The Queen, film icon Marilyn Monroe, blue-coiffed cartoon character Marge Simpson and Star Trek’s stern-faced but sexy Lieutenant Uhura. Not women with much in common, it would seem. But they’ve all appeared at Domino’s Pizza staff parties, albeit in the guise of chief executive Chris Moore.
Lest you think Moore is the type, as Monty Python would have it, to ‘put on women’s clothing and hang around in bars’ – or pizza parlours – this is all part of the Domino’s ethos.
In this article…
Since the 1960s, staff have got together to belt out the company chant – “Who are we? Domino’s Pizza. What are we? Number one. What’s our goal? Sell more pizza, have more fun.”
Moore, who has been with Domino’s for 18 years, is a firm believer in fun. He gets up in the morning and looks forward to coming to work and believes that his staff do, too. And he’s certainly selling more pizza – £18.7m-worth, pre-tax, for the year ending 30 December 2007 – a third up on the previous year.
Domino’s is based on a simple proposition – delivering a great pizza in 30 minutes – which Moore says is extraordinarily difficult to implement. The company relies on its franchisees, having sold off its remaining Domino’s-owned stores. There are 514 franchised stores in the UK and Ireland and the plan is to increase that to 1,000 by 2017.
There are 300 members of staff, based at its Milton Keynes headquarters and at smaller facilities in Penrith, which serves areas from the Midlands to Inverness, and at Naas, in County Kildare, which serves stores in Ireland. And franchisees and their employees bring the number of team members to 12,000. Hitting the 1,000 stores target will require an increase in support staff (based at the three centres) by up to 500 and a rise in team members to 25,000.
Asked for evidence of his commitment to the people in his business, Moore talks at length and with pride of the rigorous selection process for franchisees.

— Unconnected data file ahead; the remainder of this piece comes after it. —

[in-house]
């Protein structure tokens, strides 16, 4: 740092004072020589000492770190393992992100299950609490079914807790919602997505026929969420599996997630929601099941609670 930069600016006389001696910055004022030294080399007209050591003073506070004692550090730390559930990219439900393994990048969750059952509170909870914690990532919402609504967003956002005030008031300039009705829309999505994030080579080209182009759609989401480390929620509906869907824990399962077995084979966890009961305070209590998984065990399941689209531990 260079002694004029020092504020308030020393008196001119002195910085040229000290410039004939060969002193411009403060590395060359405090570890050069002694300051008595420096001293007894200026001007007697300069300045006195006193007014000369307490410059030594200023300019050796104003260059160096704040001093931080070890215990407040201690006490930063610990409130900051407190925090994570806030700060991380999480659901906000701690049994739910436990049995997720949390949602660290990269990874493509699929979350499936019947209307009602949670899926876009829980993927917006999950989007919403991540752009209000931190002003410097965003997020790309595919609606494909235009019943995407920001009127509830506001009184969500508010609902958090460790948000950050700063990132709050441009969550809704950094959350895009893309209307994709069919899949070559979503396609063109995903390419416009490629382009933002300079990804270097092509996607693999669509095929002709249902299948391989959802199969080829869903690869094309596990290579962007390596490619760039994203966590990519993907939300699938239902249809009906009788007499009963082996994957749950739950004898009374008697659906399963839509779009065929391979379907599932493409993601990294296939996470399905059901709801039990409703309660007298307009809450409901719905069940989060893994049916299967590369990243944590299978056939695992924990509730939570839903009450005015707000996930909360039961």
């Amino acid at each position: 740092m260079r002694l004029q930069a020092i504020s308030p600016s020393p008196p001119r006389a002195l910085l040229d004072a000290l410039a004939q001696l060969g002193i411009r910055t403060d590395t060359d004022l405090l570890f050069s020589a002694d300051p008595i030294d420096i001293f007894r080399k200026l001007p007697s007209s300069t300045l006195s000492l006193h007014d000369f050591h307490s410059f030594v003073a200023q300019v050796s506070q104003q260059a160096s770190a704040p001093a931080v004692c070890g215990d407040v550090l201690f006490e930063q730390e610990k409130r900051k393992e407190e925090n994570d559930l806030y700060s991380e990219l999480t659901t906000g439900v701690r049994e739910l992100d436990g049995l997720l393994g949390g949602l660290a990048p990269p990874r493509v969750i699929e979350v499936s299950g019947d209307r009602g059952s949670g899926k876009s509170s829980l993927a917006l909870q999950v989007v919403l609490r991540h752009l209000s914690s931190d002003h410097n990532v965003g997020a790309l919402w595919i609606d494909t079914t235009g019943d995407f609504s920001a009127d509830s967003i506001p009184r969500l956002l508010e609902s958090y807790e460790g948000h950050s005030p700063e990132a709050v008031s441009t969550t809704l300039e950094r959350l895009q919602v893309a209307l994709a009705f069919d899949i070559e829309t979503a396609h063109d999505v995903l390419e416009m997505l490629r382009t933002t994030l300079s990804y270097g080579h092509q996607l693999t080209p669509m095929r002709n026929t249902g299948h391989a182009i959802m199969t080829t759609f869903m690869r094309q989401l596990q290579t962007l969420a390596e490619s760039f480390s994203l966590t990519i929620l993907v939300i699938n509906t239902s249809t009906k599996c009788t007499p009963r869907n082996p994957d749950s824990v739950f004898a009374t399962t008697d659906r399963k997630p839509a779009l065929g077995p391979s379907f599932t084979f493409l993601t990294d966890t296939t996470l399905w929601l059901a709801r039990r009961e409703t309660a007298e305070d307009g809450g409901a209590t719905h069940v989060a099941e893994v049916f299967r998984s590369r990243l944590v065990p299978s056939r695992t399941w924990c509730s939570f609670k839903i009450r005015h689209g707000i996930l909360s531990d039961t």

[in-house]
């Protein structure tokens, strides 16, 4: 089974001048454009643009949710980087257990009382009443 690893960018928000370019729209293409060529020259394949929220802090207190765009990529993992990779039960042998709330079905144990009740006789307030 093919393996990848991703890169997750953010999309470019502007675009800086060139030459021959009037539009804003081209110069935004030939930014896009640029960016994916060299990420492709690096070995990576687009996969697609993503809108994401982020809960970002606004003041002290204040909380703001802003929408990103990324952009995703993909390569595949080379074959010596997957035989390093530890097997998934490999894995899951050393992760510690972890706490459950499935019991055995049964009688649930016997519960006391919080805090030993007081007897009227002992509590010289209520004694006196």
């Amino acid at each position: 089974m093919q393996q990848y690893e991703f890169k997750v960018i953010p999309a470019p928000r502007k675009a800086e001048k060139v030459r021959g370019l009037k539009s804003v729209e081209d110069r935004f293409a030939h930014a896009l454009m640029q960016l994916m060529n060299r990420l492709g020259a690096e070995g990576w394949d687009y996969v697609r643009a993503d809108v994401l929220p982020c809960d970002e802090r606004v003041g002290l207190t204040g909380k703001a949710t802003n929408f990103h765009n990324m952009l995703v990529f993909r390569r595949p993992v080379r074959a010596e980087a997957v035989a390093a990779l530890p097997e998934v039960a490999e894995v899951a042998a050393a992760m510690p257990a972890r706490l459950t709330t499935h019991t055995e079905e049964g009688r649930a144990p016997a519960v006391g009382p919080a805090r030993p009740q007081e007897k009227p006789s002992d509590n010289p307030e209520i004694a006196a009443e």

Apart from showing they have money to invest (£240,000 for the first store, dropping to £190,000 for subsequent outlets), potential franchisees have to go through an initial interview with the franchise sales team, then spend a minimum of a week working in a Domino’s Pizza store, before a final interview with a panel that, nine times out of 10, will include the chief executive. Successful franchisees sign up for a decade, and as Moore says: “We need to live with these people for 10 years, so why take the chance?”
He admits, however, that this attention to detail hasn’t always been present.
“We have gone through different stages in the past where our intention was to get as many franchisees as possible, to open up stores in different places. Now we’re at a different stage in our growth where we need to ensure that, from now on, every store that we bring into the Domino’s fold is a quality addition to the group.”
Another consideration is managing the company’s growth. By 2017, Moore intends his 1,000 stores to be operated by a maximum of 200 franchisees. He wants neither the one-store only people nor the portfolio investors. He’s looking for dedicated team members who buy into the Domino’s culture, who are looking for the American dream, but in the UK or Ireland.
Unlike many chief executives, Moore remains upbeat about recruitment challenges, saying that although he would have agreed that they existed in 2004, he sees less and less of a problem today. He feels there will always be migrant workers keen to work in catering, but admits: “It will be interesting to see what the government does with its immigration policy.”